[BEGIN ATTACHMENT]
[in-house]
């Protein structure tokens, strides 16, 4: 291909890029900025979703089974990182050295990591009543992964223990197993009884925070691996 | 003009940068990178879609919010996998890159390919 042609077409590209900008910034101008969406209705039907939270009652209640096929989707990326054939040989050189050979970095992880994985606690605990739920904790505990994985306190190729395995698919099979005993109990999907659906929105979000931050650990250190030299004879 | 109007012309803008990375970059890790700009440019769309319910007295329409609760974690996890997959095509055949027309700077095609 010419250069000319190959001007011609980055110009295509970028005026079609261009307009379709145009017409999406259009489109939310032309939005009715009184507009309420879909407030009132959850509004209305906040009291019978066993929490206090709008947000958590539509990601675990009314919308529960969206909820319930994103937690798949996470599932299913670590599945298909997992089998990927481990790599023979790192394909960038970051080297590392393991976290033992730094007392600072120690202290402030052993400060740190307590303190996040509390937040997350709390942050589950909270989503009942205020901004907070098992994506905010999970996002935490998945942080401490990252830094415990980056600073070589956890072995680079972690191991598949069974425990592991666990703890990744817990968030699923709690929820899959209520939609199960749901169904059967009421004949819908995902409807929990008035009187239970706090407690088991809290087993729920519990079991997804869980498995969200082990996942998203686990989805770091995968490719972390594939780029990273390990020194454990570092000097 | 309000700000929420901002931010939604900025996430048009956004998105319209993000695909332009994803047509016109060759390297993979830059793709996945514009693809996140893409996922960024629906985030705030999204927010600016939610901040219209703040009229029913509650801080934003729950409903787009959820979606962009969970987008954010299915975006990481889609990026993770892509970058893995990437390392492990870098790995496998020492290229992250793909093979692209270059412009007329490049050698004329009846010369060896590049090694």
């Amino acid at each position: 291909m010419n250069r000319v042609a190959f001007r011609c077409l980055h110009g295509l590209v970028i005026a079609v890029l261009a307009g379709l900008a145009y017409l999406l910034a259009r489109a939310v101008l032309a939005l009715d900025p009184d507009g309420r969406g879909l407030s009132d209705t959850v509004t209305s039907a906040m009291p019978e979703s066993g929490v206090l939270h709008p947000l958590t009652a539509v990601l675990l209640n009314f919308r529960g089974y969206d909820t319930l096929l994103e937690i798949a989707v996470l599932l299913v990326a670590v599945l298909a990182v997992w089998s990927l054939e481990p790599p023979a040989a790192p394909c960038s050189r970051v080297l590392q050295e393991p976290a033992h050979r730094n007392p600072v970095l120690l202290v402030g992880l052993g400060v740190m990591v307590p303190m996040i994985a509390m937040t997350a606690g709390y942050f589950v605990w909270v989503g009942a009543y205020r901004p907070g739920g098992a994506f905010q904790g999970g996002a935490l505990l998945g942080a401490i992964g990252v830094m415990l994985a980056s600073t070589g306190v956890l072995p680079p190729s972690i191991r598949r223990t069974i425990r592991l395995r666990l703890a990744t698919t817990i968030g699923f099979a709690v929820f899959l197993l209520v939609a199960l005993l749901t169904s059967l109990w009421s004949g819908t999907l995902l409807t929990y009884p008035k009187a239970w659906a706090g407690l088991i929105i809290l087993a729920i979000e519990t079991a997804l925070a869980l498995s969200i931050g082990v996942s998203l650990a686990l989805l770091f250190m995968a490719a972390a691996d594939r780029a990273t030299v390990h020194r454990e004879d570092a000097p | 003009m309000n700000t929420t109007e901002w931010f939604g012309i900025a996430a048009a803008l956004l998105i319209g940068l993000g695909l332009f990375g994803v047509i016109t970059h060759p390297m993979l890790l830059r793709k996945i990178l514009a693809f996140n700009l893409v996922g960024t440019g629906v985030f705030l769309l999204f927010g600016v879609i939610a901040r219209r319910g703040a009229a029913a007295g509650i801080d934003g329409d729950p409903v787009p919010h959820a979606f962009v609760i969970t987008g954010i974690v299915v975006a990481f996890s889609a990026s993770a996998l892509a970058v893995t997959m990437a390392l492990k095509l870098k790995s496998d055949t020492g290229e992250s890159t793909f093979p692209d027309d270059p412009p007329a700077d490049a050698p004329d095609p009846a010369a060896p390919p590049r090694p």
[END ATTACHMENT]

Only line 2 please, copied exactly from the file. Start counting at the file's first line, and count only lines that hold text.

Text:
């Protein structure tokens, strides 16, 4: 291909890029900025979703089974990182050295990591009543992964223990197993009884925070691996 | 003009940068990178879609919010996998890159390919 042609077409590209900008910034101008969406209705039907939270009652209640096929989707990326054939040989050189050979970095992880994985606690605990739920904790505990994985306190190729395995698919099979005993109990999907659906929105979000931050650990250190030299004879 | 109007012309803008990375970059890790700009440019769309319910007295329409609760974690996890997959095509055949027309700077095609 010419250069000319190959001007011609980055110009295509970028005026079609261009307009379709145009017409999406259009489109939310032309939005009715009184507009309420879909407030009132959850509004209305906040009291019978066993929490206090709008947000958590539509990601675990009314919308529960969206909820319930994103937690798949996470599932299913670590599945298909997992089998990927481990790599023979790192394909960038970051080297590392393991976290033992730094007392600072120690202290402030052993400060740190307590303190996040509390937040997350709390942050589950909270989503009942205020901004907070098992994506905010999970996002935490998945942080401490990252830094415990980056600073070589956890072995680079972690191991598949069974425990592991666990703890990744817990968030699923709690929820899959209520939609199960749901169904059967009421004949819908995902409807929990008035009187239970706090407690088991809290087993729920519990079991997804869980498995969200082990996942998203686990989805770091995968490719972390594939780029990273390990020194454990570092000097 | 309000700000929420901002931010939604900025996430048009956004998105319209993000695909332009994803047509016109060759390297993979830059793709996945514009693809996140893409996922960024629906985030705030999204927010600016939610901040219209703040009229029913509650801080934003729950409903787009959820979606962009969970987008954010299915975006990481889609990026993770892509970058893995990437390392492990870098790995496998020492290229992250793909093979692209270059412009007329490049050698004329009846010369060896590049090694």